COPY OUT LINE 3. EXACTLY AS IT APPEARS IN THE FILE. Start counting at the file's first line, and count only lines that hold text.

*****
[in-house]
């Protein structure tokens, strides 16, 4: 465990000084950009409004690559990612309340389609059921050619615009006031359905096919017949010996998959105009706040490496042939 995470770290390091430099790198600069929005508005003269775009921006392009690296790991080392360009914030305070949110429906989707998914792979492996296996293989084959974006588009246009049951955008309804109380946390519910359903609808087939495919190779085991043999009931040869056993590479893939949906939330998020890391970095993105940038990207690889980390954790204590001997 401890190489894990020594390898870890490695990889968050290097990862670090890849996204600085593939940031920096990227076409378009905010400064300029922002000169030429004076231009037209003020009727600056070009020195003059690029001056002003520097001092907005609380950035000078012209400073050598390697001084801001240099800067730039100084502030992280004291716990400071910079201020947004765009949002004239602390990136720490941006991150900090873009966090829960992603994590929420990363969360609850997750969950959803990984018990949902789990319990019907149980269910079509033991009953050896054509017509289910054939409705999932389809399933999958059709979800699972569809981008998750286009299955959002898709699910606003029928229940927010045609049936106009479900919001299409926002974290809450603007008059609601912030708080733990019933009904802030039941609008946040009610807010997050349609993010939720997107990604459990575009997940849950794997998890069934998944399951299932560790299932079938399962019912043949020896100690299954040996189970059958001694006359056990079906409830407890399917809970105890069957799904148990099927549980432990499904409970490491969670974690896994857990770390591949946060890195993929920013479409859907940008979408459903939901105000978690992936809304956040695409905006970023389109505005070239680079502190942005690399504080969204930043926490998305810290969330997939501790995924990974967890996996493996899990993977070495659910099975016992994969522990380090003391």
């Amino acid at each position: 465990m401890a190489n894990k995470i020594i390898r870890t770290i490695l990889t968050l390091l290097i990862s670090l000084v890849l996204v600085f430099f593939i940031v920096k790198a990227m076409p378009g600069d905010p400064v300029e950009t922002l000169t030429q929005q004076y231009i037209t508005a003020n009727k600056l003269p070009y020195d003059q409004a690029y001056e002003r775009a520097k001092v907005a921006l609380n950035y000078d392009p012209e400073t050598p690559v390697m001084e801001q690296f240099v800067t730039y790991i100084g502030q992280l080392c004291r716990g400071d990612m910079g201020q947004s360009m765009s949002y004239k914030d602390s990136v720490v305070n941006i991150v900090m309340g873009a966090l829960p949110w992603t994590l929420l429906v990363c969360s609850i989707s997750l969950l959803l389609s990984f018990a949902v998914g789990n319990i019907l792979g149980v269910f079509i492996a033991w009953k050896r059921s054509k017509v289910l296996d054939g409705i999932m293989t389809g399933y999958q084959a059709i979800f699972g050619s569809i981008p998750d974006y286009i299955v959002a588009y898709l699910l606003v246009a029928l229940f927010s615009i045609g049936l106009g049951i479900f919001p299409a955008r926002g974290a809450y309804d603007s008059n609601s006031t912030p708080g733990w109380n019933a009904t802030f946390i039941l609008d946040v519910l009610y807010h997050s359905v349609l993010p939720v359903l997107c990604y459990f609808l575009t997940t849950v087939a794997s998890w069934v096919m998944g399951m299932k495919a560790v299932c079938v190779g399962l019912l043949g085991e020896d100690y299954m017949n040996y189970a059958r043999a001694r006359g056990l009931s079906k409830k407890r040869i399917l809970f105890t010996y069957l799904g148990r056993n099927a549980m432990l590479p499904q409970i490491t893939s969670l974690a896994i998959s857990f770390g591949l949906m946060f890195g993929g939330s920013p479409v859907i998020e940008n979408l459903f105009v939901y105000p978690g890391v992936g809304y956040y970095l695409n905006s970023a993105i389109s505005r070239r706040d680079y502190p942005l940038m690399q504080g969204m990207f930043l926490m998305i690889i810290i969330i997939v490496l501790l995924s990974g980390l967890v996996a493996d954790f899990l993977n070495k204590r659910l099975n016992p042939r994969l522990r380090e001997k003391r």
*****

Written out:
């Amino acid at each position: 465990m401890a190489n894990k995470i020594i390898r870890t770290i490695l990889t968050l390091l290097i990862s670090l000084v890849l996204v600085f430099f593939i940031v920096k790198a990227m076409p378009g600069d905010p400064v300029e950009t922002l000169t030429q929005q004076y231009i037209t508005a003020n009727k600056l003269p070009y020195d003059q409004a690029y001056e002003r775009a520097k001092v907005a921006l609380n950035y000078d392009p012209e400073t050598p690559v390697m001084e801001q690296f240099v800067t730039y790991i100084g502030q992280l080392c004291r716990g400071d990612m910079g201020q947004s360009m765009s949002y004239k914030d602390s990136v720490v305070n941006i991150v900090m309340g873009a966090l829960p949110w992603t994590l929420l429906v990363c969360s609850i989707s997750l969950l959803l389609s990984f018990a949902v998914g789990n319990i019907l792979g149980v269910f079509i492996a033991w009953k050896r059921s054509k017509v289910l296996d054939g409705i999932m293989t389809g399933y999958q084959a059709i979800f699972g050619s569809i981008p998750d974006y286009i299955v959002a588009y898709l699910l606003v246009a029928l229940f927010s615009i045609g049936l106009g049951i479900f919001p299409a955008r926002g974290a809450y309804d603007s008059n609601s006031t912030p708080g733990w109380n019933a009904t802030f946390i039941l609008d946040v519910l009610y807010h997050s359905v349609l993010p939720v359903l997107c990604y459990f609808l575009t997940t849950v087939a794997s998890w069934v096919m998944g399951m299932k495919a560790v299932c079938v190779g399962l019912l043949g085991e020896d100690y299954m017949n040996y189970a059958r043999a001694r006359g056990l009931s079906k409830k407890r040869i399917l809970f105890t010996y069957l799904g148990r056993n099927a549980m432990l590479p499904q409970i490491t893939s969670l974690a896994i998959s857990f770390g591949l949906m946060f890195g993929g939330s920013p479409v859907i998020e940008n979408l459903f105009v939901y105000p978690g890391v992936g809304y956040y970095l695409n905006s970023a993105i389109s505005r070239r706040d680079y502190p942005l940038m690399q504080g969204m990207f930043l926490m998305i690889i810290i969330i997939v490496l501790l995924s990974g980390l967890v996996a493996d954790f899990l993977n070495k204590r659910l099975n016992p042939r994969l522990r380090e001997k003391r």